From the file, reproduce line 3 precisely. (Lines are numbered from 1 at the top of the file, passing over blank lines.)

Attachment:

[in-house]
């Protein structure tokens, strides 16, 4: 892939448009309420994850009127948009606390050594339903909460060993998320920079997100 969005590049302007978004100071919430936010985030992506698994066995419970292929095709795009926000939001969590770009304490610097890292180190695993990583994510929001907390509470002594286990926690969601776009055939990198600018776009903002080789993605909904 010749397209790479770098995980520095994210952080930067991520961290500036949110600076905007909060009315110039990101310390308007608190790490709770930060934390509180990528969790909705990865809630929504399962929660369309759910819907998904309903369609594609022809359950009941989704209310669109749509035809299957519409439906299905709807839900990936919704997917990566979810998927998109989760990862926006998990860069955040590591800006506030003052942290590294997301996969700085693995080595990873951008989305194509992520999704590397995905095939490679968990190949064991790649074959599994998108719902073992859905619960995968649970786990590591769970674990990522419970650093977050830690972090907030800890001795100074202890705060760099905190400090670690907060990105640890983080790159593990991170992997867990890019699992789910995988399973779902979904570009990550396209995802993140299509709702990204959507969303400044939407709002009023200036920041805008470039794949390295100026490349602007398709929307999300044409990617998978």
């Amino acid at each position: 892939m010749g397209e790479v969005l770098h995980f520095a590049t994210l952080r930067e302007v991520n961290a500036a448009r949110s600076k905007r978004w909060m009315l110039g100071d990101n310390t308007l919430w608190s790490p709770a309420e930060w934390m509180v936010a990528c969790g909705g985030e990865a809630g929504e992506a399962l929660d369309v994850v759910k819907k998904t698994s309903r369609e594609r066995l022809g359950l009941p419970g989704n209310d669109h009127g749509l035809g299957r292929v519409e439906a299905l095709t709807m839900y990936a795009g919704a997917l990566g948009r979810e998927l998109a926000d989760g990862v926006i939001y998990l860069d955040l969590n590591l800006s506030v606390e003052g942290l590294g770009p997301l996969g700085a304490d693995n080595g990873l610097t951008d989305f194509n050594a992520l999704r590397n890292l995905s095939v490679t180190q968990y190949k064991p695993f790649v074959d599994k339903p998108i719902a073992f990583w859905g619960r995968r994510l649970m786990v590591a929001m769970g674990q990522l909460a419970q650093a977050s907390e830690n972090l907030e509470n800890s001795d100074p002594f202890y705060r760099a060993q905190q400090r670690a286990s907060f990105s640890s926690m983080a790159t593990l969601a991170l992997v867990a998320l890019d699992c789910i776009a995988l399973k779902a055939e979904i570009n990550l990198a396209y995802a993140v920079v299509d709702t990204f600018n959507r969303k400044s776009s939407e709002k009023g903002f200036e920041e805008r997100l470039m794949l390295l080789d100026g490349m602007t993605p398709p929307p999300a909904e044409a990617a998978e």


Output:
């Amino acid at each position: 892939m010749g397209e790479v969005l770098h995980f520095a590049t994210l952080r930067e302007v991520n961290a500036a448009r949110s600076k905007r978004w909060m009315l110039g100071d990101n310390t308007l919430w608190s790490p709770a309420e930060w934390m509180v936010a990528c969790g909705g985030e990865a809630g929504e992506a399962l929660d369309v994850v759910k819907k998904t698994s309903r369609e594609r066995l022809g359950l009941p419970g989704n209310d669109h009127g749509l035809g299957r292929v519409e439906a299905l095709t709807m839900y990936a795009g919704a997917l990566g948009r979810e998927l998109a926000d989760g990862v926006i939001y998990l860069d955040l969590n590591l800006s506030v606390e003052g942290l590294g770009p997301l996969g700085a304490d693995n080595g990873l610097t951008d989305f194509n050594a992520l999704r590397n890292l995905s095939v490679t180190q968990y190949k064991p695993f790649v074959d599994k339903p998108i719902a073992f990583w859905g619960r995968r994510l649970m786990v590591a929001m769970g674990q990522l909460a419970q650093a977050s907390e830690n972090l907030e509470n800890s001795d100074p002594f202890y705060r760099a060993q905190q400090r670690a286990s907060f990105s640890s926690m983080a790159t593990l969601a991170l992997v867990a998320l890019d699992c789910i776009a995988l399973k779902a055939e979904i570009n990550l990198a396209y995802a993140v920079v299509d709702t990204f600018n959507r969303k400044s776009s939407e709002k009023g903002f200036e920041e805008r997100l470039m794949l390295l080789d100026g490349m602007t993605p398709p929307p999300a909904e044409a990617a998978e």